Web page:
Efficacy of a probiotic supplement as an intervention for the symptoms of depression: A double-blind, randomised, placebo-controlled trial, open label extension and 6 month follow-up
Degree GrantorUniversity of Canterbury
Degree NameDoctor of Philosophy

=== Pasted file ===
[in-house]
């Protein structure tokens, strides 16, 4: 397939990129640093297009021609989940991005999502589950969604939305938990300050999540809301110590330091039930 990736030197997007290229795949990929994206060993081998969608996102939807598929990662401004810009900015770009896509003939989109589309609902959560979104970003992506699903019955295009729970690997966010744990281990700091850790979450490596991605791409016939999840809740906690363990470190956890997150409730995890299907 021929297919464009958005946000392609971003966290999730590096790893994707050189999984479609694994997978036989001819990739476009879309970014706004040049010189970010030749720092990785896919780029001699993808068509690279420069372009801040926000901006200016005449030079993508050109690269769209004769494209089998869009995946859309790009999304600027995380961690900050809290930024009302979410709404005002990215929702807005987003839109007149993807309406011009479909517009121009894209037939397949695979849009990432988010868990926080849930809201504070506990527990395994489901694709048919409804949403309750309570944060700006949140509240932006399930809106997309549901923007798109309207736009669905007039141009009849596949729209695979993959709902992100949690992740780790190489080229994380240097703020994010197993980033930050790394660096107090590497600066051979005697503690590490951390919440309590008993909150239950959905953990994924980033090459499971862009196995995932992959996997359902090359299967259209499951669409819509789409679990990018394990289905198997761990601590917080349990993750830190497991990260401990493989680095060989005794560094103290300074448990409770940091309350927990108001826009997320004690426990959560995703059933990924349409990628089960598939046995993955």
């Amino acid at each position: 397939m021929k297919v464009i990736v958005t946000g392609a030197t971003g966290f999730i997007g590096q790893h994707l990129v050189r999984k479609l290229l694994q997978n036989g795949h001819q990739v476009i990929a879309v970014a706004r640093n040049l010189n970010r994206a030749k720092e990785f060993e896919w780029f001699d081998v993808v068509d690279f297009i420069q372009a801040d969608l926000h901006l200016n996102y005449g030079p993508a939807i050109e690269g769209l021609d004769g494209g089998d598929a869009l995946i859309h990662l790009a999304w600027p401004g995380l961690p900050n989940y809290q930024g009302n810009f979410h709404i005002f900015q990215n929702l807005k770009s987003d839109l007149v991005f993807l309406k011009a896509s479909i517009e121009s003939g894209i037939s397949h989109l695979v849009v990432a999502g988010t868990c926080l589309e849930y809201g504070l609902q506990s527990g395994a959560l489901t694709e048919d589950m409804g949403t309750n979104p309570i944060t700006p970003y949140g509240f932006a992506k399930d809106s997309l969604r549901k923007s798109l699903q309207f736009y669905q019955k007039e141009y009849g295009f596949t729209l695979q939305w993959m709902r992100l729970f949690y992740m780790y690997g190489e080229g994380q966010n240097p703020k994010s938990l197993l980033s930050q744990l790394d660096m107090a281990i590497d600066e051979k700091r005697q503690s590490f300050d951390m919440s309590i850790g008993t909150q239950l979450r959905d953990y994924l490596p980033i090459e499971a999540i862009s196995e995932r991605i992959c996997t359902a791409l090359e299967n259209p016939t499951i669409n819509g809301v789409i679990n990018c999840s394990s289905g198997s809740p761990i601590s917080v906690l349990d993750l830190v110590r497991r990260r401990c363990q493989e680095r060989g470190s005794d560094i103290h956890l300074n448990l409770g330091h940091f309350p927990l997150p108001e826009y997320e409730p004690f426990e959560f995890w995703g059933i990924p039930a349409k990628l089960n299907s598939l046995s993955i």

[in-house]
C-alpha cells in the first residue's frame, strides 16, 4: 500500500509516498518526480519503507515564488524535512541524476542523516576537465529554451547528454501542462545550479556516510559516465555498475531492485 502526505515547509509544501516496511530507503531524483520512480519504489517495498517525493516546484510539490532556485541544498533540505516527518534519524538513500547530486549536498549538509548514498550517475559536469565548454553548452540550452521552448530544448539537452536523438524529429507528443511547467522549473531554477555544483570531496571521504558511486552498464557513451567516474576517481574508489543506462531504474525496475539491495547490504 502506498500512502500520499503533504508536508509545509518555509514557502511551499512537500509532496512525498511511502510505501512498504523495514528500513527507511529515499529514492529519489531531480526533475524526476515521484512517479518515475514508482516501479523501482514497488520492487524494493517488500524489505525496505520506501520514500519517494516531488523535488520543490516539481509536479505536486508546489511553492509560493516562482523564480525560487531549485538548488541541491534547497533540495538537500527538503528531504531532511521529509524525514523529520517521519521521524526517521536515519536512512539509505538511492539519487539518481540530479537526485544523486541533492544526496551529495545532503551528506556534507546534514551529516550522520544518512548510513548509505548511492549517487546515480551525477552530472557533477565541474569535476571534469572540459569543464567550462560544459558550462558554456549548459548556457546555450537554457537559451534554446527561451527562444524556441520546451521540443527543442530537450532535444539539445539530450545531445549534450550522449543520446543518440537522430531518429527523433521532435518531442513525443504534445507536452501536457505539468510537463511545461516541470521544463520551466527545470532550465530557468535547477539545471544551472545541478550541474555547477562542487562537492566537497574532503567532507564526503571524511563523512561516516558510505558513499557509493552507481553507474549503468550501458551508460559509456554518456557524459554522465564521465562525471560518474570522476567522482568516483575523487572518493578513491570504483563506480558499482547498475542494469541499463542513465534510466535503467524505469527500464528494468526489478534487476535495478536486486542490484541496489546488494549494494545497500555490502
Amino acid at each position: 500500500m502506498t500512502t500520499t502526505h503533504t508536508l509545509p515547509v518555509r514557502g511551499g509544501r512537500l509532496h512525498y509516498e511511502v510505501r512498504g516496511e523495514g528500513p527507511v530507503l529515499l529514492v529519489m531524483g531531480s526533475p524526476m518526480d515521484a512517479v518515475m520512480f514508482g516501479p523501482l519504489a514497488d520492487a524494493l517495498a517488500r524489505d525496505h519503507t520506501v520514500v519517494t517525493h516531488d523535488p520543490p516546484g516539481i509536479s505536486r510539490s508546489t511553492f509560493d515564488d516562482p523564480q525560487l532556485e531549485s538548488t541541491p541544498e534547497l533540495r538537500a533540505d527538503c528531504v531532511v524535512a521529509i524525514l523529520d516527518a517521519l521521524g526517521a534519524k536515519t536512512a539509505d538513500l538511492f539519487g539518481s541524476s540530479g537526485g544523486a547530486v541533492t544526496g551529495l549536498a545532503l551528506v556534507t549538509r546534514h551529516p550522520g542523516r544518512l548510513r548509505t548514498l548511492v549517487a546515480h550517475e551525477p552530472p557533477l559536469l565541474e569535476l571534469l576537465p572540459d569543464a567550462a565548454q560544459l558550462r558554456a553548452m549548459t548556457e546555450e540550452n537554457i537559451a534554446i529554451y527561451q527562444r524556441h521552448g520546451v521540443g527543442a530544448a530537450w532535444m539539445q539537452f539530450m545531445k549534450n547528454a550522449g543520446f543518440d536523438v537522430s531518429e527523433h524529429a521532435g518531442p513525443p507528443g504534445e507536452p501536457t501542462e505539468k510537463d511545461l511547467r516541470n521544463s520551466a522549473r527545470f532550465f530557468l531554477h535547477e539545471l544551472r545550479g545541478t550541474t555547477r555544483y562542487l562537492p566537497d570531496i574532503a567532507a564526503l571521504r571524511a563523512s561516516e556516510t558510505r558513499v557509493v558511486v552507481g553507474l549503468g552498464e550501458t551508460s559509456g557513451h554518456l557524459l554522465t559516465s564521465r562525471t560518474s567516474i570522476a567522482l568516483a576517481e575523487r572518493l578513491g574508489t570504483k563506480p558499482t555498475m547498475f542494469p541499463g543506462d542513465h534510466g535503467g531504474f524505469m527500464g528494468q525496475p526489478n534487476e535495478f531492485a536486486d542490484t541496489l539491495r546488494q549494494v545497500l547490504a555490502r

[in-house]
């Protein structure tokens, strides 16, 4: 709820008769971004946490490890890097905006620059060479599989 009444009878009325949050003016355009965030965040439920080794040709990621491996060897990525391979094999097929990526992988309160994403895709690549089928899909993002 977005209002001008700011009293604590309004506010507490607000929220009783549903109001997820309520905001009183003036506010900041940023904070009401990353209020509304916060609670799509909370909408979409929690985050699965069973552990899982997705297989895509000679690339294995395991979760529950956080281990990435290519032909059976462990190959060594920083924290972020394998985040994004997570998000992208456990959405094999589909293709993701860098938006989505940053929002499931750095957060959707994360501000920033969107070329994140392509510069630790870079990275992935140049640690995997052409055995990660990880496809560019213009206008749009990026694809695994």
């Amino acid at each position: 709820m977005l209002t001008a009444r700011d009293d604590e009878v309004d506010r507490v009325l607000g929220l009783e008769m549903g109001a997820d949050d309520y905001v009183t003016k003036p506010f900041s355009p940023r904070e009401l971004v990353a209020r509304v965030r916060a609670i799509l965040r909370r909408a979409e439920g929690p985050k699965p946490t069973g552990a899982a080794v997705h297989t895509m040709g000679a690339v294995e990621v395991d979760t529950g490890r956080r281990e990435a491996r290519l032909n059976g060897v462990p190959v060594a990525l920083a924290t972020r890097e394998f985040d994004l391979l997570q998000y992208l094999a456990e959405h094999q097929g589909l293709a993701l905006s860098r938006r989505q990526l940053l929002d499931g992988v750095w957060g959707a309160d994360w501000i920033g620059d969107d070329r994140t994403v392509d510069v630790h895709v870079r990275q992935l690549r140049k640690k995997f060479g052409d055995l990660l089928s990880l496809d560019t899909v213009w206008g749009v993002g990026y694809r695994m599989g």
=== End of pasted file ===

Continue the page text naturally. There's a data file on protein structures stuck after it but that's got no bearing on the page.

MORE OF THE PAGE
This thesis presents the first randomised controlled trial (RCT) to investigate whether supplemented probiotic bacteria-"live microorganisms that, when administered in adequate amounts, confer a health benefit on the host" (Sanders, 2008)-affect mood and other psychological outcomes in people presenting with low mood. Seventy-nine participants with at least moderate symptoms of depression were randomised in a double-blind manner to receive either a probiotic preparation containing Lactobacillus helveticus and Bifidobacterium longum or a matched placebo for eight weeks. The RCT phase was followed by an open label extension in which all participants were offered the active study product for a further 8 weeks. Participants were followed up at 6 months post-study. Based on the existing evidence from gut-brain axis research, and on models linking depression with inflammation, immune activation, low vitamin D levels, and the gut microbiota (outlined in Chapters 1 and 2), it was hypothesised that: the overall sample would have elevated levels of inflammatory biomarkers and low levels of vitamin D at baseline, and that this would be associated with scores on psychological and irritable bowel syndrome (IBS) outcome measures; that group differences (active treatment versus placebo) would be observed in scores on psychological outcome measures after eight weeks of probiotic intervention; that group differences would also be observed in blood levels of proinflammatory cytokines, hsCRP, vitamin D and BDNF, and scores on a measure of gut function/IBS, and that levels of these variables may predict or impact on treatment response; and that group differences would be observed on outcome measures at the point of the 6-month follow-up between those who continued to take the probiotic and those who discontinued probiotic use. In total, 58 of the 77 participants who provided baseline blood samples (75%) had at least one marker of inflammation elevated outside the normal reference range at baseline. Baseline vitamin D was approaching the deficient level, displayed a seasonal pattern, and was associated with severity on one measure of cognition. No significant differences were found between the active treatment and placebo groups on any psychological outcome measure, the measure of gut function or in the level of any blood-based biomarker in the randomised phase. Baseline vitamin D level was found to moderate treatment effect on several outcome measures. The results of the open label extension supported the lack of efficacy observed in the randomised phase, and also allowed for the comparison of efficacy over intervention periods of varying durations. The results of the follow-up at 6 months post-trial indicated that, while mean scores on psychological outcome measures remained lower than baseline, there was regression on some outcome measures after the study. When the participants who replied to the 6 month follow-up questionnaire were divided into groups based on their self-reported dominant treatment since the trial (probiotics/nutrition, standard treatment or no treatment) there was no difference in mood or other psychological outcomes among the groups at 6 months. The current trial found no evidence that this probiotic formulation is effective in treating the symptoms of depression or IBS, or in moderating the levels of inflammatory and other biomarkers in a sample recruited with moderate depression. This finding does not support the theory proposed in several narrative reviews which suggests probiotics as a possible intervention for depression and other mental health outcomes, but is supported by the systematic review of human probiotics studies presented in Chapter 3 which found overall limited evidence of probiotic efficacy for psychological outcomes. Future studies in the area should attempt to further broaden this field, in particular by recruiting samples with mild and/or non-chronic depression for interventional studies, or by approaching probiotics as a preventative or adjuvant treatment strategy for depression.